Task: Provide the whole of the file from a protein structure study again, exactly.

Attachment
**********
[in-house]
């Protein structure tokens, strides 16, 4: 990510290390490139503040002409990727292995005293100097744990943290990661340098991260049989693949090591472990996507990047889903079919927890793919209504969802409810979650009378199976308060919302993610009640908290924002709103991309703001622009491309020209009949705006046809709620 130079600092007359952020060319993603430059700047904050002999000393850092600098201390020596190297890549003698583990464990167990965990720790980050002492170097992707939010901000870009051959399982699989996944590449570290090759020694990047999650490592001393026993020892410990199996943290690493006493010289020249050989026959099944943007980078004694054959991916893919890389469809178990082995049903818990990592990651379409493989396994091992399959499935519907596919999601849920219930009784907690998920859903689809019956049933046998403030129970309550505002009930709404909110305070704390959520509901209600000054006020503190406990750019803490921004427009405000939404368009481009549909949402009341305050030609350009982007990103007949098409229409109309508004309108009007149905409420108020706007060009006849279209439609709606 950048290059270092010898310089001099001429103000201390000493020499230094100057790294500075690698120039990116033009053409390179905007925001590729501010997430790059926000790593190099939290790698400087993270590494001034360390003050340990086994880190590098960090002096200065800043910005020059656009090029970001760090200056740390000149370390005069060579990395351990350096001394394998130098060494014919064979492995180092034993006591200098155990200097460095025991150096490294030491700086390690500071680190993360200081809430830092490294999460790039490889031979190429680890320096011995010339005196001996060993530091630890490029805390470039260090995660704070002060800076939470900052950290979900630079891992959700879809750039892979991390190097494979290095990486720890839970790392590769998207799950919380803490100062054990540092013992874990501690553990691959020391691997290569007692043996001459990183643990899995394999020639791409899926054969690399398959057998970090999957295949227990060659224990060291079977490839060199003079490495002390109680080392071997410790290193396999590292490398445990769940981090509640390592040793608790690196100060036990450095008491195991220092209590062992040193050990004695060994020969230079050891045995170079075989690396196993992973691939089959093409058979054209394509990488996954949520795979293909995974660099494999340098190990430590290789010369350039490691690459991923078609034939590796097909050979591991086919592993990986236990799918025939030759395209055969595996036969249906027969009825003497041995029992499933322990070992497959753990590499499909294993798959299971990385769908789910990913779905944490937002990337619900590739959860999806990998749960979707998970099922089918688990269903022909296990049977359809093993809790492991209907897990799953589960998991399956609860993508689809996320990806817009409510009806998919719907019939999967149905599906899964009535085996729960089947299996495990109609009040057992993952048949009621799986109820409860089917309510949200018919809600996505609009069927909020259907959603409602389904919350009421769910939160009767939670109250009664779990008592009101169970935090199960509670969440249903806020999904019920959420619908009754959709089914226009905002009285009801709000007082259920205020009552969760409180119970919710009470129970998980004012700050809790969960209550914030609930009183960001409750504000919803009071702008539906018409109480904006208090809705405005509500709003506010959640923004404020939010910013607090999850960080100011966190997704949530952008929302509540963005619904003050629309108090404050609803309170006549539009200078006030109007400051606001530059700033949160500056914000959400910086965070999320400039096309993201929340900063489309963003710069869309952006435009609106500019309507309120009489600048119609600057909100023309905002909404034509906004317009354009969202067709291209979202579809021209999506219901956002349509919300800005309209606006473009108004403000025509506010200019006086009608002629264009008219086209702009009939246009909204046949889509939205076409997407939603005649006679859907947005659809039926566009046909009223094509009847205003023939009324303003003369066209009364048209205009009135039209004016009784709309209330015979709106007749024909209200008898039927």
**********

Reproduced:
[in-house]
């Protein structure tokens, strides 16, 4: 990510290390490139503040002409990727292995005293100097744990943290990661340098991260049989693949090591472990996507990047889903079919927890793919209504969802409810979650009378199976308060919302993610009640908290924002709103991309703001622009491309020209009949705006046809709620 130079600092007359952020060319993603430059700047904050002999000393850092600098201390020596190297890549003698583990464990167990965990720790980050002492170097992707939010901000870009051959399982699989996944590449570290090759020694990047999650490592001393026993020892410990199996943290690493006493010289020249050989026959099944943007980078004694054959991916893919890389469809178990082995049903818990990592990651379409493989396994091992399959499935519907596919999601849920219930009784907690998920859903689809019956049933046998403030129970309550505002009930709404909110305070704390959520509901209600000054006020503190406990750019803490921004427009405000939404368009481009549909949402009341305050030609350009982007990103007949098409229409109309508004309108009007149905409420108020706007060009006849279209439609709606 950048290059270092010898310089001099001429103000201390000493020499230094100057790294500075690698120039990116033009053409390179905007925001590729501010997430790059926000790593190099939290790698400087993270590494001034360390003050340990086994880190590098960090002096200065800043910005020059656009090029970001760090200056740390000149370390005069060579990395351990350096001394394998130098060494014919064979492995180092034993006591200098155990200097460095025991150096490294030491700086390690500071680190993360200081809430830092490294999460790039490889031979190429680890320096011995010339005196001996060993530091630890490029805390470039260090995660704070002060800076939470900052950290979900630079891992959700879809750039892979991390190097494979290095990486720890839970790392590769998207799950919380803490100062054990540092013992874990501690553990691959020391691997290569007692043996001459990183643990899995394999020639791409899926054969690399398959057998970090999957295949227990060659224990060291079977490839060199003079490495002390109680080392071997410790290193396999590292490398445990769940981090509640390592040793608790690196100060036990450095008491195991220092209590062992040193050990004695060994020969230079050891045995170079075989690396196993992973691939089959093409058979054209394509990488996954949520795979293909995974660099494999340098190990430590290789010369350039490691690459991923078609034939590796097909050979591991086919592993990986236990799918025939030759395209055969595996036969249906027969009825003497041995029992499933322990070992497959753990590499499909294993798959299971990385769908789910990913779905944490937002990337619900590739959860999806990998749960979707998970099922089918688990269903022909296990049977359809093993809790492991209907897990799953589960998991399956609860993508689809996320990806817009409510009806998919719907019939999967149905599906899964009535085996729960089947299996495990109609009040057992993952048949009621799986109820409860089917309510949200018919809600996505609009069927909020259907959603409602389904919350009421769910939160009767939670109250009664779990008592009101169970935090199960509670969440249903806020999904019920959420619908009754959709089914226009905002009285009801709000007082259920205020009552969760409180119970919710009470129970998980004012700050809790969960209550914030609930009183960001409750504000919803009071702008539906018409109480904006208090809705405005509500709003506010959640923004404020939010910013607090999850960080100011966190997704949530952008929302509540963005619904003050629309108090404050609803309170006549539009200078006030109007400051606001530059700033949160500056914000959400910086965070999320400039096309993201929340900063489309963003710069869309952006435009609106500019309507309120009489600048119609600057909100023309905002909404034509906004317009354009969202067709291209979202579809021209999506219901956002349509919300800005309209606006473009108004403000025509506010200019006086009608002629264009008219086209702009009939246009909204046949889509939205076409997407939603005649006679859907947005659809039926566009046909009223094509009847205003023939009324303003003369066209009364048209205009009135039209004016009784709309209330015979709106007749024909209200008898039927």